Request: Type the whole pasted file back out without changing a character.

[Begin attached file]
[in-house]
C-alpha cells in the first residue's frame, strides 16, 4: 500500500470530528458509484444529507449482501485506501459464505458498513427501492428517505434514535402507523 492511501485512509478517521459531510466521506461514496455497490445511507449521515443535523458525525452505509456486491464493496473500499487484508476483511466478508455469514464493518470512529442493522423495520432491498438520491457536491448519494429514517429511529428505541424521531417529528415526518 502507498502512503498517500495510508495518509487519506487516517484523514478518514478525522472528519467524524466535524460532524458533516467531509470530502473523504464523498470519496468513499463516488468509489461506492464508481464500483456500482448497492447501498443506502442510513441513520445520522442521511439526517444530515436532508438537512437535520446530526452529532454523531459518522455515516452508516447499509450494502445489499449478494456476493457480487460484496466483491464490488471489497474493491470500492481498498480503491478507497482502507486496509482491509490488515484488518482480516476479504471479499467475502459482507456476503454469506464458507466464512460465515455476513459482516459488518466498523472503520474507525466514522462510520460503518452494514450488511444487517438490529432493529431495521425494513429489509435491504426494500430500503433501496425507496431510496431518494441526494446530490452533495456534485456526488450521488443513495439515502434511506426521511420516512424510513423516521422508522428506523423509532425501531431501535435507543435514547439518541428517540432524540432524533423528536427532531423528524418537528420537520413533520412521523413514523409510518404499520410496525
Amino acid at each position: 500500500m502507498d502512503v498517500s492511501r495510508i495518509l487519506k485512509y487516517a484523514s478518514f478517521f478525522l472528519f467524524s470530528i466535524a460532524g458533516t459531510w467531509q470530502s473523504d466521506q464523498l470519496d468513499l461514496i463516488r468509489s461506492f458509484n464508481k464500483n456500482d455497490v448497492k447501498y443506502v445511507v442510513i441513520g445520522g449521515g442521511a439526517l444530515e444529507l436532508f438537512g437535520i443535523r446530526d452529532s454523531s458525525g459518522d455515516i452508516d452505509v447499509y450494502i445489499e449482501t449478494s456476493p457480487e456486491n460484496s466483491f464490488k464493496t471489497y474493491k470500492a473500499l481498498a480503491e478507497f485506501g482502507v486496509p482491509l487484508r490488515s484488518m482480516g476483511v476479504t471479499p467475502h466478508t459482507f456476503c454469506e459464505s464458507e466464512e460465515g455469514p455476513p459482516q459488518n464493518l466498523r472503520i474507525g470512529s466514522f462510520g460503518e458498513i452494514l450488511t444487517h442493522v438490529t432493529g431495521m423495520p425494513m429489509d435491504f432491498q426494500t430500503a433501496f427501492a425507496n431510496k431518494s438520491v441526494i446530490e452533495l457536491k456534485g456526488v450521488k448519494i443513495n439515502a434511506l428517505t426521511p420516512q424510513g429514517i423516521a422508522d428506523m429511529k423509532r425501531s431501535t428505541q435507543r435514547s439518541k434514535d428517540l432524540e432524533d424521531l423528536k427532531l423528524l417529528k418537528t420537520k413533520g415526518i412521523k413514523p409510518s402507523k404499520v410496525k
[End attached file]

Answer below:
[in-house]
C-alpha cells in the first residue's frame, strides 16, 4: 500500500470530528458509484444529507449482501485506501459464505458498513427501492428517505434514535402507523 492511501485512509478517521459531510466521506461514496455497490445511507449521515443535523458525525452505509456486491464493496473500499487484508476483511466478508455469514464493518470512529442493522423495520432491498438520491457536491448519494429514517429511529428505541424521531417529528415526518 502507498502512503498517500495510508495518509487519506487516517484523514478518514478525522472528519467524524466535524460532524458533516467531509470530502473523504464523498470519496468513499463516488468509489461506492464508481464500483456500482448497492447501498443506502442510513441513520445520522442521511439526517444530515436532508438537512437535520446530526452529532454523531459518522455515516452508516447499509450494502445489499449478494456476493457480487460484496466483491464490488471489497474493491470500492481498498480503491478507497482502507486496509482491509490488515484488518482480516476479504471479499467475502459482507456476503454469506464458507466464512460465515455476513459482516459488518466498523472503520474507525466514522462510520460503518452494514450488511444487517438490529432493529431495521425494513429489509435491504426494500430500503433501496425507496431510496431518494441526494446530490452533495456534485456526488450521488443513495439515502434511506426521511420516512424510513423516521422508522428506523423509532425501531431501535435507543435514547439518541428517540432524540432524533423528536427532531423528524418537528420537520413533520412521523413514523409510518404499520410496525
Amino acid at each position: 500500500m502507498d502512503v498517500s492511501r495510508i495518509l487519506k485512509y487516517a484523514s478518514f478517521f478525522l472528519f467524524s470530528i466535524a460532524g458533516t459531510w467531509q470530502s473523504d466521506q464523498l470519496d468513499l461514496i463516488r468509489s461506492f458509484n464508481k464500483n456500482d455497490v448497492k447501498y443506502v445511507v442510513i441513520g445520522g449521515g442521511a439526517l444530515e444529507l436532508f438537512g437535520i443535523r446530526d452529532s454523531s458525525g459518522d455515516i452508516d452505509v447499509y450494502i445489499e449482501t449478494s456476493p457480487e456486491n460484496s466483491f464490488k464493496t471489497y474493491k470500492a473500499l481498498a480503491e478507497f485506501g482502507v486496509p482491509l487484508r490488515s484488518m482480516g476483511v476479504t471479499p467475502h466478508t459482507f456476503c454469506e459464505s464458507e466464512e460465515g455469514p455476513p459482516q459488518n464493518l466498523r472503520i474507525g470512529s466514522f462510520g460503518e458498513i452494514l450488511t444487517h442493522v438490529t432493529g431495521m423495520p425494513m429489509d435491504f432491498q426494500t430500503a433501496f427501492a425507496n431510496k431518494s438520491v441526494i446530490e452533495l457536491k456534485g456526488v450521488k448519494i443513495n439515502a434511506l428517505t426521511p420516512q424510513g429514517i423516521a422508522d428506523m429511529k423509532r425501531s431501535t428505541q435507543r435514547s439518541k434514535d428517540l432524540e432524533d424521531l423528536k427532531l423528524l417529528k418537528t420537520k413533520g415526518i412521523k413514523p409510518s402507523k404499520v410496525k